The BJP’s decision to gobble up four Telugu Desam Party (TDP) lawmakers in the Parliament is a trailer of what the Opposition can expect in the next few years.
As the years roll on, two things will unfold: One, the BJP will devour other parties, their leaders and vote banks. Two, it will make an aggressive bid for states in southern India, where it currently has very little presence.
As this script unfolds, Opposition leaders will face a barrage of charges, probes and pressures, which will make them vulnerable. Some of them will wilt in the face of a relentless charge and thus, become part of the BJP.
Some of them will either become redundant, like SM Krishna, or give up, like Rahul Gandhi. A select few will stand up to the onslaught, but at their own peril.
So, don’t be surprised if the BJP’s 2013 mission to make India free of the Congress expands into a much bigger plan, this time for making the country Opposition-mukt. What looked impossible a few years ago, can soon become a reality.
Old script, new names
On Thursday, when four Rajya Sabha members of the TDP “decided to join” the saffron party, we witnessed the culmination of a familiar script that had unfolded earlier in Gujarat, West Bengal and the northeast. Its central theme being the co-option of Opposition leaders as a shortcut to a larger political space for the BJP.
Two of these MPs were facing serious charges and probes. In 2018, the BJP had demanded action against C M Ramesh and Y S Chowdary, calling them guilty of huge financial frauds. On Thursday, their past was all but cleansed by the simple expedient of political floor crossing.
The trajectory of these MPs is similar to that of Himanta Biswa Sarma and Mukul Roy, two prized catches of the BJP in Assam and West Bengal.
Like Roy and Sarma, both these leaders were considered close to their party high command and wielded enormous clout before their exit. Like them, Roy and Sarma were also were questioned for their role in the Saradha scam — a Ponzi scheme that ran into crores — before becoming part of the BJP and rivals of their former patrons. There is, obviously, a template and pattern to these defections.
The Lok Sabha elections have made it clear that there is very limited opposition left to the BJP in north, west and east. The Congress has crumbled in the Hindi heartland; the Samajwadi Party and the Bahujan Samaj Party have surrendered in Uttar Pradesh and the Rashtriya Janata Dal is dead in Bihar.
The last bastion of resistance, Mamata Banerjee’s West Bengal, is under siege, both through aggressive politics and some clever ploys to destabilise the government.
South remains a challenge
Only the south remains out of the BJP’s fold. Its surgical strike on the TDP shows the BJP is making a renewed bid for the south.
While it waits for the success of ‘Operation Lotus’ to topple the JDS-Congress coalition government in Karnataka — the chief minister has already predicted a mid-term poll — the BJP is also trying to occupy the Opposition space in the two Telugu states of Andhra Pradesh and Telengana.
In Andhra, it senses an opportunity to wipe out the TDP and make inroads with a tacit alliance with YSRC chief Jaganmohan Reddy, who will ultimately find himself in a political battle with the BJP. In Telengana, the BJP plans to build on its recent wins in the Lok Sabha elections and the demise of the Congress.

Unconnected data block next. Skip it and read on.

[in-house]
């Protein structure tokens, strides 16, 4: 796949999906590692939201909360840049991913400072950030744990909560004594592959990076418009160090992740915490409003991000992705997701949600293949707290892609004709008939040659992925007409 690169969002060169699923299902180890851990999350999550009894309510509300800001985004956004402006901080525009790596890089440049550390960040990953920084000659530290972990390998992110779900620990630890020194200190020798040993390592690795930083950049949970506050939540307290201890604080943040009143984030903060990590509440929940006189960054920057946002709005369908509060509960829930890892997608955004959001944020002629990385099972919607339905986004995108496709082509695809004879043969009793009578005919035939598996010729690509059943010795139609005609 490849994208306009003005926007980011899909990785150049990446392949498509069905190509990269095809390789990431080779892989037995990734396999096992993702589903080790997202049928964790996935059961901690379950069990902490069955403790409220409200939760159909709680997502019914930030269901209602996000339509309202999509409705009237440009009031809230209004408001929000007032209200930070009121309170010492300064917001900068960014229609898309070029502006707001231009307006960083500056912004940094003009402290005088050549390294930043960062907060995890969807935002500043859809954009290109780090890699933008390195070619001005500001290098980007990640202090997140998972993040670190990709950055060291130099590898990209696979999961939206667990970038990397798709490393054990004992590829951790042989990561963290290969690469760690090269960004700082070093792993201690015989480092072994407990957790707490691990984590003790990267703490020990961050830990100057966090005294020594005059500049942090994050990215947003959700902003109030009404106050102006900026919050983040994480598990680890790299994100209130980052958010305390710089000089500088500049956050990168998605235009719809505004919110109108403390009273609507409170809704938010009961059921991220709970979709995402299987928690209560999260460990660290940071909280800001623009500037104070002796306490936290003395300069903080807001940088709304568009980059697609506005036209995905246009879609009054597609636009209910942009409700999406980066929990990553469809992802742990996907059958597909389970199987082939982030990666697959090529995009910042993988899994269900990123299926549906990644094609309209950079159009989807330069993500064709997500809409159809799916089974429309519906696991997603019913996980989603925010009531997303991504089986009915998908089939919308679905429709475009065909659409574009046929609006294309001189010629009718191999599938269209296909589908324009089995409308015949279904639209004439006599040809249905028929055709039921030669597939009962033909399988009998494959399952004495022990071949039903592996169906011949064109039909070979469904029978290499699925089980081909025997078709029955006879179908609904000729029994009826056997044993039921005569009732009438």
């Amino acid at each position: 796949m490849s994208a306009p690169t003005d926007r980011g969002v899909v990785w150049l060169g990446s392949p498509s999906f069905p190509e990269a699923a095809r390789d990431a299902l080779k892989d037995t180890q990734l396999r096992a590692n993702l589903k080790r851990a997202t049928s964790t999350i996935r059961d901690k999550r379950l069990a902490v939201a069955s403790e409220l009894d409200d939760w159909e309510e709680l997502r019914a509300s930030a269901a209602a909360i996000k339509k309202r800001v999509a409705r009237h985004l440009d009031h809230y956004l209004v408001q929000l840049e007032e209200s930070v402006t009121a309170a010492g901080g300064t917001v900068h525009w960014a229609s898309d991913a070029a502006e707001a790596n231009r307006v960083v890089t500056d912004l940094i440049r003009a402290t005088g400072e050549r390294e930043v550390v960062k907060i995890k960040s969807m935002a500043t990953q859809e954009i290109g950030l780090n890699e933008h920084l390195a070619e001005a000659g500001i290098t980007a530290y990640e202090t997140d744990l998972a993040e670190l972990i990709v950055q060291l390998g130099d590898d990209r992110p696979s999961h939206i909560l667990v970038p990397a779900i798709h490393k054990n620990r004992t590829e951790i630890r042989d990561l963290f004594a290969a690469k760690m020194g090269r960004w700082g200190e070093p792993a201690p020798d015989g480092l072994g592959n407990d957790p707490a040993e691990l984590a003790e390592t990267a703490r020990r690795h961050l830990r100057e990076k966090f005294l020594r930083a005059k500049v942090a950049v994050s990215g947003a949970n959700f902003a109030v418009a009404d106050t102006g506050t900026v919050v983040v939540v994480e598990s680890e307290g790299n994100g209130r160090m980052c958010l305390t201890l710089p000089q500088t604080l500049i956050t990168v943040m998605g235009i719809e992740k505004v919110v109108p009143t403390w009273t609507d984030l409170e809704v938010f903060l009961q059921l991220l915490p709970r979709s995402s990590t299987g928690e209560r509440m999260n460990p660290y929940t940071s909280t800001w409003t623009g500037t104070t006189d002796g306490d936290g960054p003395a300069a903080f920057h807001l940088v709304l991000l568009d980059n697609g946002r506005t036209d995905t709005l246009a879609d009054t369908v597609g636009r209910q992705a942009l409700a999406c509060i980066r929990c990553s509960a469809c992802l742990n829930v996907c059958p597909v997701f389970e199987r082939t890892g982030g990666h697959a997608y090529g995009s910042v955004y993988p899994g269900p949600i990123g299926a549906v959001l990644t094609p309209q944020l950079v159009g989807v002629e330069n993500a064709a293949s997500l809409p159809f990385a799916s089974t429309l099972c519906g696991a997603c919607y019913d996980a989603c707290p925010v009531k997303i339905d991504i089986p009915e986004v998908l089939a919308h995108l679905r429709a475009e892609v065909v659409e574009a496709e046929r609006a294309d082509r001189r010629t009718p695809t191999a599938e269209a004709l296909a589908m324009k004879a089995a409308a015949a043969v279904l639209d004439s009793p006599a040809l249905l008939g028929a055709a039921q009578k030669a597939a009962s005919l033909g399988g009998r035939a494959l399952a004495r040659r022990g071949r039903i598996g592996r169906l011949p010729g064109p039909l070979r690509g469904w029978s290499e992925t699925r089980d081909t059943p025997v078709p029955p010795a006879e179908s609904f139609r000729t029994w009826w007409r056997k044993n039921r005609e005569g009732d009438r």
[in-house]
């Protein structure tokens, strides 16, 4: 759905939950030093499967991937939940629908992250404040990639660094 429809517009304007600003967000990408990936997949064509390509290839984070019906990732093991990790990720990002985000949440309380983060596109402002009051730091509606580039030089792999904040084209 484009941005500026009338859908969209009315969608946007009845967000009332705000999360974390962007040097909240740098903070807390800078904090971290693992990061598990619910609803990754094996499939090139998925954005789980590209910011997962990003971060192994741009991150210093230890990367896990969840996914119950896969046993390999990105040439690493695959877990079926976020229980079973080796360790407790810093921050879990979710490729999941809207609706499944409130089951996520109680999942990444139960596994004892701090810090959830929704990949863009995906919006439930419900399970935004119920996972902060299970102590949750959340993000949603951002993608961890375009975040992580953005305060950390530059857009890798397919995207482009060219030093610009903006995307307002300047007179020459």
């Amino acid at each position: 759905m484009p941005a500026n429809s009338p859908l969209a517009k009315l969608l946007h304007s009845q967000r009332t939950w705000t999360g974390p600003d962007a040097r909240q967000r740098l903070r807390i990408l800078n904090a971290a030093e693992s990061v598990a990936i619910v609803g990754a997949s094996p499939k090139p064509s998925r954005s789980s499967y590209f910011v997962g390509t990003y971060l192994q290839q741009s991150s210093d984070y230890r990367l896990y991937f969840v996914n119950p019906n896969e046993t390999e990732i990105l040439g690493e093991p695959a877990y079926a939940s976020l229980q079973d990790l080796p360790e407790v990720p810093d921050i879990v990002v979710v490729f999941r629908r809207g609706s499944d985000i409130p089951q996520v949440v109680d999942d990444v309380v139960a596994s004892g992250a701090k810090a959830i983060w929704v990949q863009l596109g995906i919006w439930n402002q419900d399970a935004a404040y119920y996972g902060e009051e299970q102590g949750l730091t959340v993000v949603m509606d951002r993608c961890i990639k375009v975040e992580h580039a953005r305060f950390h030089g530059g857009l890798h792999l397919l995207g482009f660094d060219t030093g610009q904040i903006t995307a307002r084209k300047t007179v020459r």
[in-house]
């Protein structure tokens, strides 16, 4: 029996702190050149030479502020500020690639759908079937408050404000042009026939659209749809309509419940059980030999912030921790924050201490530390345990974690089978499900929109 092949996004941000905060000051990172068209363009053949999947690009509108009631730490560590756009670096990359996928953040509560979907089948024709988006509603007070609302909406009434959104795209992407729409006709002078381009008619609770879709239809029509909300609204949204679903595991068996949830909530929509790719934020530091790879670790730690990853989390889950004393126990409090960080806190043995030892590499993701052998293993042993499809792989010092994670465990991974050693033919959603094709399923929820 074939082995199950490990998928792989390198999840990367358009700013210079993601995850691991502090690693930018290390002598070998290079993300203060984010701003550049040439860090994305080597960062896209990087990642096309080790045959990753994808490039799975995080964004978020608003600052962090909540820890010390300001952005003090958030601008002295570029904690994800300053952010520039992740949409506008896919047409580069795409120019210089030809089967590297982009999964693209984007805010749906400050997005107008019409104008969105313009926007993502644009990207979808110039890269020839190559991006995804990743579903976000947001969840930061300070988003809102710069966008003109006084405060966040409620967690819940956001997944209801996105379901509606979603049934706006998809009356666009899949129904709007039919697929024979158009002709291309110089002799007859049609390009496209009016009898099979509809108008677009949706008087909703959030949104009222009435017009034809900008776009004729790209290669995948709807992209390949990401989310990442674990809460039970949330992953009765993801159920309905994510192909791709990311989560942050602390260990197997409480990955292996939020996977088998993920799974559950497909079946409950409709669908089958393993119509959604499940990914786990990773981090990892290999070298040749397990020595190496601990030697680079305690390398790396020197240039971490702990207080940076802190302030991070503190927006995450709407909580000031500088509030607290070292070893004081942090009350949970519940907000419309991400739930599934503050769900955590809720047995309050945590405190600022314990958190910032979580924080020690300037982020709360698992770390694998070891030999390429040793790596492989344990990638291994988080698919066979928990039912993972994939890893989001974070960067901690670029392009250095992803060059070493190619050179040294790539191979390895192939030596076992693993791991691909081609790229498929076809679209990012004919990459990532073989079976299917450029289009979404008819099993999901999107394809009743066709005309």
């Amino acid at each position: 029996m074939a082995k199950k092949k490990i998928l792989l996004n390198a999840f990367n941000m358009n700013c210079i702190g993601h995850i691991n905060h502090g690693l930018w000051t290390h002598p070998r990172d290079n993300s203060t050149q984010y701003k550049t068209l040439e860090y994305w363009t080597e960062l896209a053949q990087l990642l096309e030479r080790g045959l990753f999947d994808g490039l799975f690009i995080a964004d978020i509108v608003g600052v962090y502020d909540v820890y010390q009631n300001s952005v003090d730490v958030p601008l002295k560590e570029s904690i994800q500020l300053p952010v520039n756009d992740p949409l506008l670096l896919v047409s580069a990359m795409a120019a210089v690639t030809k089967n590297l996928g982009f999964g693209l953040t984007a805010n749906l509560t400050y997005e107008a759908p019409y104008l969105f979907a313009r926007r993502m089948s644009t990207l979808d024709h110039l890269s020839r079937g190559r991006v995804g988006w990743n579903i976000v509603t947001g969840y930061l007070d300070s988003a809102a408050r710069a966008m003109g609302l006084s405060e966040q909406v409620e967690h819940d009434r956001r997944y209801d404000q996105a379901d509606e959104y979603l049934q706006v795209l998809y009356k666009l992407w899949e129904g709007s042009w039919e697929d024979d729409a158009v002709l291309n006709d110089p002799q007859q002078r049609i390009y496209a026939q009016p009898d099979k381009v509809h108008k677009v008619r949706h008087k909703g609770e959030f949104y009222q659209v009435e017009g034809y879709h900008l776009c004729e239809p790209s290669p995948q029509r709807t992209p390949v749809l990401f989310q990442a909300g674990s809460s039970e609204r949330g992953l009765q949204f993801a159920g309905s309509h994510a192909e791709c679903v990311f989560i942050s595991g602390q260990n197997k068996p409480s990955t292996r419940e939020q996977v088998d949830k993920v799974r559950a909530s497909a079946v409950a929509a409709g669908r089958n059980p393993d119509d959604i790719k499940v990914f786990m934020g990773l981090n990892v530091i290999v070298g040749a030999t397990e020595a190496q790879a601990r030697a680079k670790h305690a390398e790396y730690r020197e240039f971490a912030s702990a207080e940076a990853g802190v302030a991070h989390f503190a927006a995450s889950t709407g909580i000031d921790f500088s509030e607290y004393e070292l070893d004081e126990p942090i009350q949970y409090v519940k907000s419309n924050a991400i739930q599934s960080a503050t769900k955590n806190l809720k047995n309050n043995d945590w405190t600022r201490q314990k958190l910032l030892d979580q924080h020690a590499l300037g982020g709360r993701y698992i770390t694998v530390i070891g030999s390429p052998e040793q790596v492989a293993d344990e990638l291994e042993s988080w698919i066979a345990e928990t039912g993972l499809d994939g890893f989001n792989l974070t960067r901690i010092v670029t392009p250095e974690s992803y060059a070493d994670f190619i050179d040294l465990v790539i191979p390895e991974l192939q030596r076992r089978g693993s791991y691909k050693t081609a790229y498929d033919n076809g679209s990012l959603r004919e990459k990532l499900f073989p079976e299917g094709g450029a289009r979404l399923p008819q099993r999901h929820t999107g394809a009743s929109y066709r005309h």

BJP is trying its options in Tamil Nadu too, although with limited success. After the death of former chief minister J Jayalalithaa, her party has been reduced to the BJP’s B-team.
Aware of the limitations of the current AIADMK leaders, the BJP has also a space open for Rajnikanth, who might take the expected plunge into politics before the next Assembly polls.
To sum up, the BJP’s next targets are these four southern states.
All for ‘Akhand Bharat’
The saffron party’s desire to become a pan-India party is easily understandable. In Amit Shah and Narendra Modi, it has a formidable combination of leaders who have the expansionist zeal of the Sultans and the kings of yore.
They see every unconquered territory as a challenge and do not give up until it comes under their baton. This zeal is a political manifestation of the RSS’s dream of a cultural and political monolith, the dream of ‘Akhand Bharat.’
The BJP needs a brute majority also because its alma mater, the RSS, has several projects to pursue — the abolition of Article 370 for better “assimilation of Kashmir”, introduction of a Uniform Civil Code and the construction of a Ram Temple in Ayodhya. And thus, it needs pan-India support and zero opposition.
Playing into BJP’s hands
The Opposition, unable to see the larger game plan, is playing into the BJP’s hands. The Congress has virtually surrendered everywhere, except in Kerala and Punjab, reducing itself to a regional party. Its leadership is in complete disarray.
The decision to name Adhir Ranjan Chowdhury — a leader whose appeal is restricted to a single West Bengal constituency — as its chief in the Lok Sabha shows the Congress has absolutely no desire to take on the BJP.
In Uttar Pradesh, Mayawati and Akhilesh Yadav have split despite the tangible gains because of their alliance in the Lok Sabha elections. In Andhra Pradesh, Jaganmohan is cosying up to the BJP, helping it make inroads into the state.
In Telengana, Chief Minister K Chandrasekhar Rao is cannibalising the Congress, and thus, vacating the Opposition space for the BJP. In Karnataka, the Congress and JDS are bickering constantly, making the people yearn for a stable government.
The BJP is very close to wiping out the Opposition from the political space. Its opening its gambit in Andhra Pradesh is just the beginning of the end game.